November 28, 2009

Housecleaning

With the recent changes to the format of Lionel Deimel’s Web Log, some posts turned ugly. The column containing posts themselves is narrower than before, so some wide graphics no longer fit within that column. I have gone through all the posts on the blog and have replaced too-wide graphics with narrower ones. Note that, in most cases, you can click on a graphic and see it on a page by itself. In a few cases, when you do this, you will see a larger version, generally the original version that has now been replaced in the post itself.

While fixing images that were too big, I took the opportunity to correct a few other formatting glitches. Most of the changes were subtle and won’t be noticed.

The Link Problem

What I did not change were URLs that are no longer correct. It is difficult to know what to do with broken links on my blog. Several situations arise:
  1. A page may simply have disappeared from the Web.
  2. A page may no longer be at its former address.
  3. A page may be completely different from the one originally cited.
  4. Changed circumstances may have made it unclear what page should actually be linked to.
Let me discuss these situations in turn. In each case, it may be necessary or desirable to explain what has been done.

A page is no longer available. This is a difficult situation to deal with. Alternatives are
  • Retain the link with or without comment. More explanation may be needed to tell visitors what they’re missing.
  • Cite another page with the same information, if one exists. In some cases, it may be possible to create a local substitute page.
  • Cite an historical version of the page in the Internet Archive if one is available. (Check out the Archive if you aren’t familiar with it.)
  • Simply delete the link, with or without explanation.
A page has changed location. Often, the URL of a page has changed because its site has been reorganized, because its domain has changed, or both. The fix here is easy if one can discover the new URL and there are no complicating factors. An explanation may be necessary.

A page’s content has changed. Webmasters are sometimes not looking to the future when they select page addresses. A page of recent news may look completely different in July from how it looked in January. I try to link to pages whose content seems likely to be stable, but this is not always possible. If the page’s content has disappeared and the old content is unavailable, removing the link may be the only option.

A changed context may make it difficult to choose a proper link. A trickier situation to deal with is one where the context has changed. For example, a link to the home page of the Episcopal Diocese of Pittsburgh Web site created before the diocese split is problematic. Linking to the Web site of either resulting diocese would be misleading. The current Episcopal diocese is the legal successor to the pre-schism diocese, but the current Anglican diocese maintains the Web site that changed little when the schism occurred, whereas the Episcopal diocese created an entirely new Web site. This is a case where one might want simply to delete the link. Linking to an Archive page might be reasonable, but not without an explanation.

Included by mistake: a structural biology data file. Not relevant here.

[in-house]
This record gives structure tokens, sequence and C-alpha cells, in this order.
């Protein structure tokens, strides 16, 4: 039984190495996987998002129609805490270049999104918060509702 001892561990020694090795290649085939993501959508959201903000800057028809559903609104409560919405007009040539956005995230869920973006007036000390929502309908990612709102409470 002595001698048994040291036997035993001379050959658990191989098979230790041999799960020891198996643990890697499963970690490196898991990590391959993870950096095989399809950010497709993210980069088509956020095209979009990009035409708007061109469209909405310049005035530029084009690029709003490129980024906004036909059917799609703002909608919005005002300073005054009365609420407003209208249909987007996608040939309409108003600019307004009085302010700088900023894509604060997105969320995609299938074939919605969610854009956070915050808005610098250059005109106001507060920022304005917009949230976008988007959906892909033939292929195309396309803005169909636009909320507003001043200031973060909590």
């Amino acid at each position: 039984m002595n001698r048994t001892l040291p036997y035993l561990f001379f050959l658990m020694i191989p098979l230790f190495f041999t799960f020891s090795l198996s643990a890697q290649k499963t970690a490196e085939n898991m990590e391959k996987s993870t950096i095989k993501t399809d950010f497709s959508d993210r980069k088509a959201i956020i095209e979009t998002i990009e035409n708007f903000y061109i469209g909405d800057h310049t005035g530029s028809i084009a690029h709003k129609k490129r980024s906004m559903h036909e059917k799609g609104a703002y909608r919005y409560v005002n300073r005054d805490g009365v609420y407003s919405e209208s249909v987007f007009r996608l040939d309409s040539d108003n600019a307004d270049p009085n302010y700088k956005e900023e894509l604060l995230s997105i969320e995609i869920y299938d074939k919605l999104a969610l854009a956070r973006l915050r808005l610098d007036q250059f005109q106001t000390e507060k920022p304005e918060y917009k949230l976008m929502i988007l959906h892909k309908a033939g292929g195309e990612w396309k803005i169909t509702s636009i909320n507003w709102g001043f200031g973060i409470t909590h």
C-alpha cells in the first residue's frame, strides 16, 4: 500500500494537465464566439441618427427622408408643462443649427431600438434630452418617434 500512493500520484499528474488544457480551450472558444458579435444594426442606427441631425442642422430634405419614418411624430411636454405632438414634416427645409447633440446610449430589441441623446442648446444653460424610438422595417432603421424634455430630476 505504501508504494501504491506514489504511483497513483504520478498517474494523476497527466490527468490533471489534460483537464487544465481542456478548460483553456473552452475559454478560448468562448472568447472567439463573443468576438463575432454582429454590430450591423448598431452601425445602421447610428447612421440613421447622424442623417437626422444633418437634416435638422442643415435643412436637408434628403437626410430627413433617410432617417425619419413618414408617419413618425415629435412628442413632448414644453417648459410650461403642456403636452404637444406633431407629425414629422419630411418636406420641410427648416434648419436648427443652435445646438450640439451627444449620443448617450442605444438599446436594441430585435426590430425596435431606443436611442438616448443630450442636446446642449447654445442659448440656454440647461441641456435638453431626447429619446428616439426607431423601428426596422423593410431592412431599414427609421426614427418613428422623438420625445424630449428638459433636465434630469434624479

Choosing Links

We all understand references in a book. We know that we can go to a library, find a referenced book, and know exactly what the author was referring to. Hyperlinks on a Web page are neat because the going-to-the-library step is replaced by immediate transportation to the referenced material. Unfortunately, the material may have disappeared entirely, been changed in subtle ways, or otherwise might not tell us exactly what we think it should be communicating. In many circumstances, we would like a Web page and all its links to be frozen in time, so that anyone visiting the page could read it like a book, except that the references would be both stable and immediately accessible. But, sometimes, we want a link to go to a page we expect to change, as when we cite a blog qua blog, rather than as a place to find specific content. (Even a blog can completely disappear, of course, so stability is always an issue.)

As a general rule, Web sites that are somehow journalistic in nature (newspaper sites, opinion sites, blogs) are not regularly reviewed to keep their links up-to-date. As for me, I do get upset when my links, in whatever way, degrade. I try to link defensively, citing explicit or probable permalinks whenever I can. I have been known to copy content to my own site, either citing it there or keeping it in reserve against its possible disappearance from its original Web home. This can raise copyright questions, so I do not do it routinely. Sometimes I simply do not create a link because I think the content will disappear. I might describe the content or copy excerpts as an alternative.

Were it up to me, every Web page ever created and every one of its variants would be archived and time stamped and could be linked to. That will never happen, of course. Although the World Wide Web is a kind of huge library, it seems more like a library created by Lewis Carroll than one created by Melvil Dewey. Somehow, we have to live with that.

If I get ambitious, I may make another pass through my blog posts with an eye to fixing broken or misleading links. Suggestions as to how to go about this are welcome.

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